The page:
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Coordinates: 46°59′36″N 3°09′26″E / 46.99333°N 3.15722°E / 46.99333; 3.15722

Commune of Nevers

Place de la repulique nevers.JPG
Place de la République in Nevers
Location
Nevers is located in France
Nevers
Administration
Country France
Region Bourgogne
Department Nièvre
Arrondissement Nevers
Intercommunality Nevers
Mayor Didier Boulaud
(2008–2014)
Statistics
Elevation 167–238 m (550–780 ft)
(avg. 180 m/590 ft)
Land area1 17.33 km2 (6.69 sq mi)
Population2 43,082  (2004)
 - Density 2,486 /km2 (6,440 /sq mi)
Miscellaneous
INSEE/Postal code 58194/ 58000
1 French Land Register data, which excludes lakes, ponds, glaciers > 1 km² (0.386 sq mi or 247 acres) and river estuaries.
2 Population sans doubles comptes: residents of multiple communes (e.g., students and military personnel) only counted once.
Palais Ducal

Nevers (Latin: Noviodunum, later Nevirnum and Nebirnum) is a commune in the Nièvre department in the Bourgogne region in central France.

It is the principal city of the former province of Nivernais. Nevers is located 260 km (160 mi) SSE of Paris.

Contents

History

Nevers first enters written history as Noviodunum, a town held by the Aedui at Roman contact. The quantities of medals and other Roman antiquities found on the site indicate the importance of the place, and in 52 BCE, Julius Caesar made Noviodunum, which he describes as in a convenient position on the banks of the Loire, a depot (B. G. vii. 55). There he had his hostages, corn, his military chest, with the money in it allowed him from home for the war, his own and his army's baggage, and a great number of horses which had been bought for him in Spain and Italy. After his failure before Gergovia, the Aedui at Noviodunum massacred those who were there to look after stores, the negotiatores, and the travellers who were in the place. They divided the money and the horses among themselves, carried off in boats all the corn that they could, and burnt the rest or threw it into the river. Thinking they could not hold the town, they burnt it. This was a great loss to Caesar; and it may seem that he was imprudent in leaving such great stores in the power of treacherous allies. But he was in straits during this year, and probably he could not do otherwise than he did. Dio Cassius (xl. 38) tells the story out of Caesar of the affair of Noviodunum. He states incorrectly what Caesar did on the occasion, and he shows that he neither understood his original nor knew what he was writing about.

The city's name was later called Nevirnum, as the name appears in the Antonine Itinerary. In the Tabula Peutingeriana, it is corrupted into Ebrinum. In still other sources the name appears as Nebirnum.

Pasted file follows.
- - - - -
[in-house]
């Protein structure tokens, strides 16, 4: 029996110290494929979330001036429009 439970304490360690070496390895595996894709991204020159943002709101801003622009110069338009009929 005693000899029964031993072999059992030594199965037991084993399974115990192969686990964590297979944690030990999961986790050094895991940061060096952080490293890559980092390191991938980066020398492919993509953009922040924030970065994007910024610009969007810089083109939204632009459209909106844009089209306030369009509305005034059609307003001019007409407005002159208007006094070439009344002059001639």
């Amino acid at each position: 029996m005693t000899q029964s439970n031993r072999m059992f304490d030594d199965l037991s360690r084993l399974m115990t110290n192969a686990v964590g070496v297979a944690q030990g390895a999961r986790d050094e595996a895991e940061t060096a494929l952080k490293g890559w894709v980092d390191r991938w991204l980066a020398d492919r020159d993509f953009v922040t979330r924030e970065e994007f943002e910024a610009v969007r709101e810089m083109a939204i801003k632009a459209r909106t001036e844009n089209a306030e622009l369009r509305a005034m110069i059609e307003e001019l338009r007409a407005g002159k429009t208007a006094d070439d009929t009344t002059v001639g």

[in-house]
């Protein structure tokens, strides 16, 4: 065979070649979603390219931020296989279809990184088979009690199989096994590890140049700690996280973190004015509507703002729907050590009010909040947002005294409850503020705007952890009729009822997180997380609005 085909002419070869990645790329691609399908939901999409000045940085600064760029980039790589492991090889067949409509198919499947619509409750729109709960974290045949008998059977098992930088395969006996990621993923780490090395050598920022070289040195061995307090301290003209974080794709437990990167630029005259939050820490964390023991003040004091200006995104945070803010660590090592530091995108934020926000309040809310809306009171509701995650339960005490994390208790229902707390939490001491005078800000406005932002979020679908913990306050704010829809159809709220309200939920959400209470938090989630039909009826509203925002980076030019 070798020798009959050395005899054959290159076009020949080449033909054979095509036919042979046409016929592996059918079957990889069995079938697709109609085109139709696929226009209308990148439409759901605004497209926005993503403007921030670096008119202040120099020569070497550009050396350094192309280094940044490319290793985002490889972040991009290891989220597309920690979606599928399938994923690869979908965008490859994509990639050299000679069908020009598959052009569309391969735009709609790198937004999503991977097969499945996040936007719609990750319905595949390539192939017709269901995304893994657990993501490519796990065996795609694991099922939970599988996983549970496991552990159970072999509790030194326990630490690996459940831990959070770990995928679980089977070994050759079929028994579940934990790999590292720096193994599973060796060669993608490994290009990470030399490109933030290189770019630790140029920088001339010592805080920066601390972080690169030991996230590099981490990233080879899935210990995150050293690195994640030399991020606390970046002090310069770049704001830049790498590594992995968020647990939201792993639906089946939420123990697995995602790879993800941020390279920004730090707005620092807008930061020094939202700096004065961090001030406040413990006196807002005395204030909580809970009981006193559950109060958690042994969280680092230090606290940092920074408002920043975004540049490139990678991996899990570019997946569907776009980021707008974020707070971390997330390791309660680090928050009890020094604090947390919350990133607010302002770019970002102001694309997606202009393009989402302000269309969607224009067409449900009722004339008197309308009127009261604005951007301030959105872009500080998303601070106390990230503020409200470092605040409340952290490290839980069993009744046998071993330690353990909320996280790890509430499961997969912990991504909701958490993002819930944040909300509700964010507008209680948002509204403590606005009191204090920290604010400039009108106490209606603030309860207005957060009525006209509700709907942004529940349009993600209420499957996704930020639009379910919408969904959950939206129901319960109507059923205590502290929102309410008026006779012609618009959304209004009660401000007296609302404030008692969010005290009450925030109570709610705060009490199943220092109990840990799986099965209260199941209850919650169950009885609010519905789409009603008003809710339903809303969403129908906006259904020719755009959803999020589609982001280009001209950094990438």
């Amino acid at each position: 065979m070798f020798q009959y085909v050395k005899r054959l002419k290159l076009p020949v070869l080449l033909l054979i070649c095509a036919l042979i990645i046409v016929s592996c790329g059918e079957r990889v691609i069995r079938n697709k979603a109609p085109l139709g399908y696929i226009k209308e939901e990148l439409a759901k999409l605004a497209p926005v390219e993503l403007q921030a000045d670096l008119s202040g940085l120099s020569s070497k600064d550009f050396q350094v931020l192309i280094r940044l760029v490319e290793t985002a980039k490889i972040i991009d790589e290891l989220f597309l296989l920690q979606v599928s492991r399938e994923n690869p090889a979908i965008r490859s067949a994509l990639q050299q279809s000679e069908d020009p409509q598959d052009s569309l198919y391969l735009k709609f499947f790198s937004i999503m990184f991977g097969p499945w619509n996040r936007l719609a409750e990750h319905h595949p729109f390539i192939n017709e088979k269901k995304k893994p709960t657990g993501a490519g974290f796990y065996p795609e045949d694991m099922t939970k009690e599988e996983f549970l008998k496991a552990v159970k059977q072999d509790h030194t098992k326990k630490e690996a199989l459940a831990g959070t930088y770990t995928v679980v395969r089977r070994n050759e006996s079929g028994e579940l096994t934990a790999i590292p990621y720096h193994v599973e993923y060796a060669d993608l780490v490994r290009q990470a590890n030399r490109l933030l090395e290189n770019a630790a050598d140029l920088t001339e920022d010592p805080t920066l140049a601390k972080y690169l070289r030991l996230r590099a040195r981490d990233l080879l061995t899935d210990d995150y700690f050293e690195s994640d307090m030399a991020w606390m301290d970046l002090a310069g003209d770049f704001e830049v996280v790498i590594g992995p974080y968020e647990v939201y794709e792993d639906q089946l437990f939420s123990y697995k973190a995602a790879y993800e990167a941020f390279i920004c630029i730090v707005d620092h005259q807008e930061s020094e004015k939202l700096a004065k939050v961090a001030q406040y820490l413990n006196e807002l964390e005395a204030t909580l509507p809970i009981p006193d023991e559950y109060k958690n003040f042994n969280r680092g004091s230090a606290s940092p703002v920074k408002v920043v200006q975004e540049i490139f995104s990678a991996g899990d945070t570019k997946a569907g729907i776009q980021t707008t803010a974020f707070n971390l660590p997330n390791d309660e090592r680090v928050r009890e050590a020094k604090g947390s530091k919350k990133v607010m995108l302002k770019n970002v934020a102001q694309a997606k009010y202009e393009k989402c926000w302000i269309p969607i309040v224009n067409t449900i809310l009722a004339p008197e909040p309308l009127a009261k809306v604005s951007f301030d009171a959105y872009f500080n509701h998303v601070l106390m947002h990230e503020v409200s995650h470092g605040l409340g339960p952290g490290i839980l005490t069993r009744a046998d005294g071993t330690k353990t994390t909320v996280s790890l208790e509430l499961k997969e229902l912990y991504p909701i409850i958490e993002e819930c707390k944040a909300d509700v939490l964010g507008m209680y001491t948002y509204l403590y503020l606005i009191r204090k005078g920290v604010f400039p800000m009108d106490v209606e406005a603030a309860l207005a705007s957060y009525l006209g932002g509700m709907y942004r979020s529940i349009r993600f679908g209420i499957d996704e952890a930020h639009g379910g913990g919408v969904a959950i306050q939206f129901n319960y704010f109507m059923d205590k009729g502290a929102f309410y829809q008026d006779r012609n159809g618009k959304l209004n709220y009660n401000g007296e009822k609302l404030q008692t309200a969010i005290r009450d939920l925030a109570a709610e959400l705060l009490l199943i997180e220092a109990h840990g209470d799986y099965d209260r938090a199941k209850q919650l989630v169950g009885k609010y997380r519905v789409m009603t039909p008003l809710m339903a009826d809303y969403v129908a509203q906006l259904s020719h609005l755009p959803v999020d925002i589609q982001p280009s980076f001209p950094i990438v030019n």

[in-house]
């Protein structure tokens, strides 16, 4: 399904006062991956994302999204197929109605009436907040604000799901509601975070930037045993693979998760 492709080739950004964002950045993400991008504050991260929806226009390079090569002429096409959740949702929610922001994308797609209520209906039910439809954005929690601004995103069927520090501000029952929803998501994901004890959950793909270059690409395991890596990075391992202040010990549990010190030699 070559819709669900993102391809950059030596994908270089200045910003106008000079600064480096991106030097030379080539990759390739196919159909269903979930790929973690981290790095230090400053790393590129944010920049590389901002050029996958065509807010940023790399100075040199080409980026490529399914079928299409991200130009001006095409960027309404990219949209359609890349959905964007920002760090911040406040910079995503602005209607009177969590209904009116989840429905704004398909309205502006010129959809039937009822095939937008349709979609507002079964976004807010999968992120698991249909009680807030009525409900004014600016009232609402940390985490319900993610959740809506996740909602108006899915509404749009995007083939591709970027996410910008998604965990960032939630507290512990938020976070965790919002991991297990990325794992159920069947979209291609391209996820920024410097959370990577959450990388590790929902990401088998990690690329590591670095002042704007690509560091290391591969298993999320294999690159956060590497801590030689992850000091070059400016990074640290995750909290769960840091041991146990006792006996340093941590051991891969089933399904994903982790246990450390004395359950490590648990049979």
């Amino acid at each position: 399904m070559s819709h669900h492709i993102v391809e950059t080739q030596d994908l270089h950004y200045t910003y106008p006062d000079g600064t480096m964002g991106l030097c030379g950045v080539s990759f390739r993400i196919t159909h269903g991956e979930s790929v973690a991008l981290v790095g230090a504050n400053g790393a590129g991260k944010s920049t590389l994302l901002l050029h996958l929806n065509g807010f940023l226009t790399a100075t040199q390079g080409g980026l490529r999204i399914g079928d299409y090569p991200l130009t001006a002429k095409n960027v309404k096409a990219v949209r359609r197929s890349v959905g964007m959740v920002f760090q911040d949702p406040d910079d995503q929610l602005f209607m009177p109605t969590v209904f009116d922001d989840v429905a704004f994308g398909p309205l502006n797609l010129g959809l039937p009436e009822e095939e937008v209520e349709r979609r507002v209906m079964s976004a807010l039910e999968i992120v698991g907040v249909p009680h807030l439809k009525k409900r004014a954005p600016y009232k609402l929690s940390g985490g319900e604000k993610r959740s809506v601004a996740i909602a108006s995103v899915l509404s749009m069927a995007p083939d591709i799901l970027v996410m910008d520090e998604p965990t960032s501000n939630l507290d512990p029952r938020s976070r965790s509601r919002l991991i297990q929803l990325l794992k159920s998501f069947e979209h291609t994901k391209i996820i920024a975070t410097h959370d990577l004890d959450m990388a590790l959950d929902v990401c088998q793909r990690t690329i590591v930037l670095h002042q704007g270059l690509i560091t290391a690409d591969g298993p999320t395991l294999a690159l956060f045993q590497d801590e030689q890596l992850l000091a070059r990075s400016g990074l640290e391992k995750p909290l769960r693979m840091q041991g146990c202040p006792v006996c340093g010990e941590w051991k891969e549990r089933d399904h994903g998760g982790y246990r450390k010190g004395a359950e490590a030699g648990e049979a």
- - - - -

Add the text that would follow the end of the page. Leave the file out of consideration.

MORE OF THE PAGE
It became the seat of a bishopric at the end of the 5th century. The county dates at least from the beginning of the 10th century. The citizens of Nevers obtained charters in 1194 and in 1231. For a short time in the 14th century the town was the seat of a university, transferred from Orléans, to which it was restored.

Geography

Nevers is situated on the slope of a hill on the right bank of the Loire River.

Main sights

Narrow winding streets lead from the quay through the town where there are numerous old houses of the 14th to the 17th centuries.

Among the ecclesiastical buildings the most important is the Cathédrale of Saint Cyr-Sainte Julitte, dedicated to Saint Quiricus and Saint Julietta, which is a combination of two buildings, and possesses two apses. The apse and transept at the west end are the remains of a Romanesque church, while the nave and eastern apse are in the Gothic style and belong to the 14th century. There is no transept at the eastern end. The lateral portal on the south side belongs to the late 15th century; the massive and elaborately decorated tower which rises beside it to the early 16th century.

The church of Saint Etienne is a specimen of the Romanesque style of Auvergne of which the disposition of the apse with its three radiating chapels is characteristic. It was consecrated at the close of the 9th century, and belonged to a priory affiliated to Cluny.

The Ducal Palace (now occupied by the courts of justice and an important ceramic museum) was built in the 15th and 16th centuries and is one of the principal feudal edifices in central France. The facade is flanked at each end by a turret and a round tower. A middle tower containing the great staircase has its windows adorned by sculptures relating to the history of the house of Cleves by the members of which the greater part of the palace was built.